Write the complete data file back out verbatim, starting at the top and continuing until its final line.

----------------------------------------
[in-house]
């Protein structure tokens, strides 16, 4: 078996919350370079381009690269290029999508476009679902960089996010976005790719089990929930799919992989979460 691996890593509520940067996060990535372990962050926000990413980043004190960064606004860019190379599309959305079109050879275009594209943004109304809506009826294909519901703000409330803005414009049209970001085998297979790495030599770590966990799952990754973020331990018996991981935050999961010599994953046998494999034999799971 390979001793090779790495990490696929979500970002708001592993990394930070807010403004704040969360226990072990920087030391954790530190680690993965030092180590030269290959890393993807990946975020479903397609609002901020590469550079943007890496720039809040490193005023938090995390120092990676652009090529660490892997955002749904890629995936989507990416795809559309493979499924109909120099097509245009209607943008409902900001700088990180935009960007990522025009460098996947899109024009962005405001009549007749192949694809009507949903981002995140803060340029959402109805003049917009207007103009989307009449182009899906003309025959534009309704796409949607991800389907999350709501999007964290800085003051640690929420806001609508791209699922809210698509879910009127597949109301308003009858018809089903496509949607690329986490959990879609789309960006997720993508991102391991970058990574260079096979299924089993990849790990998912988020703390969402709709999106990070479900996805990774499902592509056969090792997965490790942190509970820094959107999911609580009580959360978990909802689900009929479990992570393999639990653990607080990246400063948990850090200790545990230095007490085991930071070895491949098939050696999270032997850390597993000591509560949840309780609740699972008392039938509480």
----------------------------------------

[in-house]
């Protein structure tokens, strides 16, 4: 078996919350370079381009690269290029999508476009679902960089996010976005790719089990929930799919992989979460 691996890593509520940067996060990535372990962050926000990413980043004190960064606004860019190379599309959305079109050879275009594209943004109304809506009826294909519901703000409330803005414009049209970001085998297979790495030599770590966990799952990754973020331990018996991981935050999961010599994953046998494999034999799971 390979001793090779790495990490696929979500970002708001592993990394930070807010403004704040969360226990072990920087030391954790530190680690993965030092180590030269290959890393993807990946975020479903397609609002901020590469550079943007890496720039809040490193005023938090995390120092990676652009090529660490892997955002749904890629995936989507990416795809559309493979499924109909120099097509245009209607943008409902900001700088990180935009960007990522025009460098996947899109024009962005405001009549007749192949694809009507949903981002995140803060340029959402109805003049917009207007103009989307009449182009899906003309025959534009309704796409949607991800389907999350709501999007964290800085003051640690929420806001609508791209699922809210698509879910009127597949109301308003009858018809089903496509949607690329986490959990879609789309960006997720993508991102391991970058990574260079096979299924089993990849790990998912988020703390969402709709999106990070479900996805990774499902592509056969090792997965490790942190509970820094959107999911609580009580959360978990909802689900009929479990992570393999639990653990607080990246400063948990850090200790545990230095007490085991930071070895491949098939050696999270032997850390597993000591509560949840309780609740699972008392039938509480």